Fathers and Angels
Wes stared back at me after I’d asked my question, letting a moment pass and a smirk flicker across his face before responding.
“I really haven’t thought too deeply about his impact on my life because, really, he didn’t have one.”
Wes leaned back in his seat and threw an even stare at me.
“Come on, man,” I pressed on. “You don’t think about how things would have been different if he’d been there? If he cared enough to be there?”
“No, I don’t.” The lower half of his face was shrouded by the long beard that he’d grown, an outward sign of the Islamic faith he’d adopted in prison. His eyes danced with bemusement. He was not moved by my emotional questioning. “Listen,” he went on. “Your father wasn’t there because he couldn’t be, my father wasn’t there because he chose not to be. We’re going to mourn their absence in different ways.”
This was one of our first visits. I had driven a half hour from my Baltimore home, and into the woody hills of central Maryland to Jessup Correctional Institute to see Wes. Immediately upon entering the building, I was sternly questioned by an armed guard and roughly searched to ensure I wasn’t bringing anything that could be passed on to Wes. Once cleared, another guard escorted me to a large room that reminded me of a public school cafeteria. This was the secured area where prisoners and their visitors came together. Armed guards systematically paced around the room. Long tables with low metal dividers separating the visitors from the visited were the room’s only furnishing. The prisoners who were marched in, shackled and dressed in orange or blue jumpsuits, or grey sweatsuits with “DOC” emblazoned across the chest. The uniforms reinforced the myriad other signals all around us: the prisoners were owned by the state. Lucky inmates were allowed to sit across a regular table from loved ones. They could exchange an initial hug and then talk face-to-face. The rest had to talk to their families and friends through bulletproof glass using a telephone, visitor and the prisoner connected by receivers they held tight to their ears.
Just as I was about to ask another question, Wes interrupted me.
“Let me ask you a question. You come here and ask me all these questions but you haven’t shared any of yourself up with me. So tell me, what impact did your father not being there have on your childhood?”
“I don’t know--” I was about to say more when I realized that I didn’t really have more to say.
“Do you miss him?” he asked me.
“Every day. All the time.” I replied softly. I was having trouble finding my voice. It always amazed me how I could love someone so deeply, so intensely, that I barely even knew.
I was taught to remember, but never question. Wes was taught himself to forget, and never ask why. We learned our lessons well, and were showing them off to a tee. We sat there, just a few feet from each other, both silent, pondering an absence.
“Is Daddy Coming With Us?”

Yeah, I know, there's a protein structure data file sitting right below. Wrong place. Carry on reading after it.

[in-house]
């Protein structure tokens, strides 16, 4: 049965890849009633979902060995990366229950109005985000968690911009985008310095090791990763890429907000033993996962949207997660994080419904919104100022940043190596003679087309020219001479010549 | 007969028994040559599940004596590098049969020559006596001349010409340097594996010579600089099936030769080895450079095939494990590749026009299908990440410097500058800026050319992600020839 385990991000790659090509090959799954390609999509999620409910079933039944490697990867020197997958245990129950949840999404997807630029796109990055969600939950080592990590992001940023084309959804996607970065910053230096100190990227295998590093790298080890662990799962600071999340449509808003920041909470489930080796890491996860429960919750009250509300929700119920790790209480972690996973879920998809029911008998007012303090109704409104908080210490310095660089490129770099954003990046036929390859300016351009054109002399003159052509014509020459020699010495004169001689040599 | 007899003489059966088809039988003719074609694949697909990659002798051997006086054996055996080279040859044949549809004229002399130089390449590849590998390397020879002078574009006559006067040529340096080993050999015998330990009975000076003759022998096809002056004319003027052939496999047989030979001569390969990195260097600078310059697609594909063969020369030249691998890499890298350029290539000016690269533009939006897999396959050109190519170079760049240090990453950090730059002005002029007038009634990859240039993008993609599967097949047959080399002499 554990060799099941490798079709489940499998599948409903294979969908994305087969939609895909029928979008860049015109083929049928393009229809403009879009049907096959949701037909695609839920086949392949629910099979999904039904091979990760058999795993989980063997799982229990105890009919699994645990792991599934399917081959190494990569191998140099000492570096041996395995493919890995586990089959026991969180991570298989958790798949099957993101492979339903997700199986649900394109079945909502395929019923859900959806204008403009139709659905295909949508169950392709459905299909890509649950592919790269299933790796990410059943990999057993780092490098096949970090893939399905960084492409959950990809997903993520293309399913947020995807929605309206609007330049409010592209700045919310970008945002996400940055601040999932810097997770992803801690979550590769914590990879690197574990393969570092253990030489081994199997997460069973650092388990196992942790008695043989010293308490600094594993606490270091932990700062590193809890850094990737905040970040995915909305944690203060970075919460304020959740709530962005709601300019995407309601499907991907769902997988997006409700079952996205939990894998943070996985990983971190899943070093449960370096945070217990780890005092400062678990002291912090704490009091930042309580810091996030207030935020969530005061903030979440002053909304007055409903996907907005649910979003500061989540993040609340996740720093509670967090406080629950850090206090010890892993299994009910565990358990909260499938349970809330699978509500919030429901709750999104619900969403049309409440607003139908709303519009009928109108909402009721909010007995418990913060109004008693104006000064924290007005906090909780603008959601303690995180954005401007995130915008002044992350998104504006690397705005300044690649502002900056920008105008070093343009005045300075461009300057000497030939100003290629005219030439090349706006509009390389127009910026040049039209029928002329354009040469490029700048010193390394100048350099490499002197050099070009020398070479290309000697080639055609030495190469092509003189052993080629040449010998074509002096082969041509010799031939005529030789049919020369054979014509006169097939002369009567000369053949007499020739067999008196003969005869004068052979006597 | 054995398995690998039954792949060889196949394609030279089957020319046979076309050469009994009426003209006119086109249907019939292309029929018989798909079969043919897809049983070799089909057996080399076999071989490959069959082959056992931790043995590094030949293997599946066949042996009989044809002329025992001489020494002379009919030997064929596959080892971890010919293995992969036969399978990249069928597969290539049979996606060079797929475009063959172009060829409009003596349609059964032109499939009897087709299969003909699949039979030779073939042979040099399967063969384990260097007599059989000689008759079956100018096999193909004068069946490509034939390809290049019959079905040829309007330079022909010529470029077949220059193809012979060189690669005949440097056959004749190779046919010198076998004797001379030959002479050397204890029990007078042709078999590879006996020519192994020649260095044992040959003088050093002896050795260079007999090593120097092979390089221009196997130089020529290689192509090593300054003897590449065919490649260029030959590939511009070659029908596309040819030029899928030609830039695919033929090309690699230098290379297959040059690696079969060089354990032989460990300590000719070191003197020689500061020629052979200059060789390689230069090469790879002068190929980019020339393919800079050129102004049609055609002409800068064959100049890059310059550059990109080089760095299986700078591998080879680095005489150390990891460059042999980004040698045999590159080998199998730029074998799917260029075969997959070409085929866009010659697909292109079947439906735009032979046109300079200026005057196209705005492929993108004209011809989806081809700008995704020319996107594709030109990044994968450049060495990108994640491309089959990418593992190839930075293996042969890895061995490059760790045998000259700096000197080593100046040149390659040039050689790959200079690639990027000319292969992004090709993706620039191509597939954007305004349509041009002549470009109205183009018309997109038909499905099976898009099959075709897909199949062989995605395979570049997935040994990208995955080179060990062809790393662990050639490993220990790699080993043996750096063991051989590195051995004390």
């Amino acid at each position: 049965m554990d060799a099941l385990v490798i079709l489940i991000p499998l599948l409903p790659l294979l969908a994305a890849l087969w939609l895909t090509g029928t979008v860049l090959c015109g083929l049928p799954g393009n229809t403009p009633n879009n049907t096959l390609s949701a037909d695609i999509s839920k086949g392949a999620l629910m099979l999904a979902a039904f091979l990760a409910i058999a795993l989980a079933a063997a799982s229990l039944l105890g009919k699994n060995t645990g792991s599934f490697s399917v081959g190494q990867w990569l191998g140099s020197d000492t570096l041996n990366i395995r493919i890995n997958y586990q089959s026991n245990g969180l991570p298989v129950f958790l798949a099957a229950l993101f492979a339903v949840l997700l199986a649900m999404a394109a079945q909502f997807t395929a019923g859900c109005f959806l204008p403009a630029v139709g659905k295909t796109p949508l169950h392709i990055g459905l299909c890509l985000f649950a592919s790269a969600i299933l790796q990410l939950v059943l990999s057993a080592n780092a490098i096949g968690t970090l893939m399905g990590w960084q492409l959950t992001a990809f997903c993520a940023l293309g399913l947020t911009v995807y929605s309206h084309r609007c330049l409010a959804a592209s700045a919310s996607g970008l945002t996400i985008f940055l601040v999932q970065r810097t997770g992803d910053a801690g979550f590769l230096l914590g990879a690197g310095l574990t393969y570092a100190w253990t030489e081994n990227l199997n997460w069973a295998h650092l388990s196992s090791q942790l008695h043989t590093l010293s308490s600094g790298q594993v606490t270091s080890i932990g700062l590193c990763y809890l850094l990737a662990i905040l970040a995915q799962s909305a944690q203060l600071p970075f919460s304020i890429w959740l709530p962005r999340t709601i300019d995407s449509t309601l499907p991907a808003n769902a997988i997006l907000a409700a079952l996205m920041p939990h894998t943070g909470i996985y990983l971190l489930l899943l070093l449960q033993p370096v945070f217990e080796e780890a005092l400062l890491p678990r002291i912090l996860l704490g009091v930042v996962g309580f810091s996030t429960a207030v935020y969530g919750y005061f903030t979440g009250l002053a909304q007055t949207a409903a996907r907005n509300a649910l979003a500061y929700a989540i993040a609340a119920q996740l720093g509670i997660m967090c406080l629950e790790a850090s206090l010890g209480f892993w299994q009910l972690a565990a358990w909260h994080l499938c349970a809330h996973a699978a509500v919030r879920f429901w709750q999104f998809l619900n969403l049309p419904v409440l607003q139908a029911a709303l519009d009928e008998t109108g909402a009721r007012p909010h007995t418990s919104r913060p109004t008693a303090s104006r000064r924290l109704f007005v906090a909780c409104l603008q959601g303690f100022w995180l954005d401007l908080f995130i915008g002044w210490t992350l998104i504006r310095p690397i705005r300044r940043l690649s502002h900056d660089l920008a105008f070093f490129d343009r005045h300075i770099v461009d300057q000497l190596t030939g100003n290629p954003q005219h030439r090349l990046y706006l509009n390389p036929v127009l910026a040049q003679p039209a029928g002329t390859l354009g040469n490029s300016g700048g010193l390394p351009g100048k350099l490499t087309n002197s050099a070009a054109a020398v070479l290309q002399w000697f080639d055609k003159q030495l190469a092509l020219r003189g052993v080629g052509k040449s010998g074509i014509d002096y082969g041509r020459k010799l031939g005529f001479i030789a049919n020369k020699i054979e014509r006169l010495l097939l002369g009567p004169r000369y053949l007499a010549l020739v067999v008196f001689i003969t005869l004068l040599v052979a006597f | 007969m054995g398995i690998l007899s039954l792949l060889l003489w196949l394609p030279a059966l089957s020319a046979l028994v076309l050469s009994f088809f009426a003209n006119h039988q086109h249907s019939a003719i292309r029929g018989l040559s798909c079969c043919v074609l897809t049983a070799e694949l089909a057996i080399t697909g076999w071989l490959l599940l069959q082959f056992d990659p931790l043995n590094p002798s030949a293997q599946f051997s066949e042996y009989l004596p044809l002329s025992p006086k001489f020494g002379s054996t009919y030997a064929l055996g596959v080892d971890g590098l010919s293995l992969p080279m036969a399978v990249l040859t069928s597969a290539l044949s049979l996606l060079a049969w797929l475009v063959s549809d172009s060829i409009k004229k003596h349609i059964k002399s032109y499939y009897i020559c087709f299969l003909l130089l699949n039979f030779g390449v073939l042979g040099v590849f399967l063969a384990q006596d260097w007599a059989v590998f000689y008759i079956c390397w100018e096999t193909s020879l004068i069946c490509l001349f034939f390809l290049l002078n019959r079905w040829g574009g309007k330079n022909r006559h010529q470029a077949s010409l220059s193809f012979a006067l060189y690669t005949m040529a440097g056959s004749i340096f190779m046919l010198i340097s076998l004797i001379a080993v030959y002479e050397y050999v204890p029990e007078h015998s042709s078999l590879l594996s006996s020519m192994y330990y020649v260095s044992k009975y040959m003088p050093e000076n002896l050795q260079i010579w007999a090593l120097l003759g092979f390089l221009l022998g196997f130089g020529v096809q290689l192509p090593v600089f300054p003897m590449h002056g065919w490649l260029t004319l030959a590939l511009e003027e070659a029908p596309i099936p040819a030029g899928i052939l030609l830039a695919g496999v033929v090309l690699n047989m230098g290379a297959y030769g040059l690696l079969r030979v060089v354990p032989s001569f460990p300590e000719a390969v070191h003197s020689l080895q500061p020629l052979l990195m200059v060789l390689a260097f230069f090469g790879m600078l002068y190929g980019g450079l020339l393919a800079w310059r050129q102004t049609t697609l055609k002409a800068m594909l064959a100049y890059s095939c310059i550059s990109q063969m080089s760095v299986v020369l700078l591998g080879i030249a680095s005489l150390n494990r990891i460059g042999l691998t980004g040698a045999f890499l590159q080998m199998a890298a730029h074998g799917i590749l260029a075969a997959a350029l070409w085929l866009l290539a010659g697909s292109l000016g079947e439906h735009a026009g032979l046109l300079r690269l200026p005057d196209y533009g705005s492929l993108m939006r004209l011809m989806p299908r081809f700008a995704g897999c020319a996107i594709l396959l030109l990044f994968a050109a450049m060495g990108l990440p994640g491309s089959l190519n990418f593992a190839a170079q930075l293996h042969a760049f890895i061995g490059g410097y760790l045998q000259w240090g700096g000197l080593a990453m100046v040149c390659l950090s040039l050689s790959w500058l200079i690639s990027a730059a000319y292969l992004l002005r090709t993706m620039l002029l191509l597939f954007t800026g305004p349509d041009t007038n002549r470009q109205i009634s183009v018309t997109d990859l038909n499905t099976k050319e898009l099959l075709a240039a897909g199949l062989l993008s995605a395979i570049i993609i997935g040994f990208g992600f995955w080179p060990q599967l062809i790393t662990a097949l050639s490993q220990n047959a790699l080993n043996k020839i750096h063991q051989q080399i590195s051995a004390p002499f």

Nikki and I would play this game: I would sit on the living room chair while Nikki deeply inhaled and then blew directly in my face, eliciting hysterical laughs on both sides. This was our ritual. It always ended with me jabbing playfully at her face. She’d run away and bait me to give chase. Most times before today I never came close to catching her but today, I caught her and realized, like a dog chasing a car, I had no idea what to do. So, in the spirit of three-year-old boys everywhere who’ve run out of better ideas, I decided to punch her. Of course my mother walked into the room right as I swung and connected.
The yell startled me, but her eyes are what I remember.
“Get up to your damn room,” came my mother’s command from the doorway. “I told you, don’t you ever put your hands on a woman!”
I looked up, confused, as she quickly closed the distance between us.
My mother had what we called “Thomas Hands,” a tag derived from her maiden name: hands that hit so hard you only had to be hit once to know you never wanted to be hit again. The nickname began generations ago, but each generation took on the mantle of justifying it. Those hands were now reaching for me. Her eyes told me it was time to get moving.
I darted up the stairs still unsure about what exactly I’d done so terribly wrong. I headed to the bedroom I shared with my baby sister, Shani. Our room was tiny, barely big enough for my small bed and her crib. There was no place to hide. I was running in circles, frantic to find a way to conceal myself. And still trying to figure why I was in so much trouble. I couldn’t even figure out the meaning of half the words she was using.
In a panic, I kicked the door shut behind me, just as her voice reached the second floor. “And don’t let me hear you slam that --” boom! I stared for a moment at the closed door, knowing it would soon be flying open again. I sat in the middle of the room, next to my sister’s empty crib, awaiting my fate.
“Joy, you can’t get on him like that,” my father’s baritone voice drifted up through the thin floor. “He’s only three. He doesn’t even understand what he did wrong. Do you really think he knows what a woman beater is?”
My father was in the living room, ten feet from where the entire incident began. He was a very slender 6’2 with a bushy mustache and a large afro. It wasn’t his style to yell. When he heard my mother’s outburst he rose from his chair, his eyes widening in confusion. My mother slowly reeled herself in. But she wasn’t completely mollified.
“Wes, he needs to learn what is acceptable and what is not!” My father agreed, but with a gentle laugh, reminded her that cursing at a young boy wasn’t the smartest way of making a point. I was saved, for the moment.
Excerpted from THE OTHER WES MOORE: One Name, Two Fates by Wes Moore. Copyright © 2010 by Wes Moore. Excerpted by permission of Spiegel & Grau, a division of Random House, Inc. All rights reserved.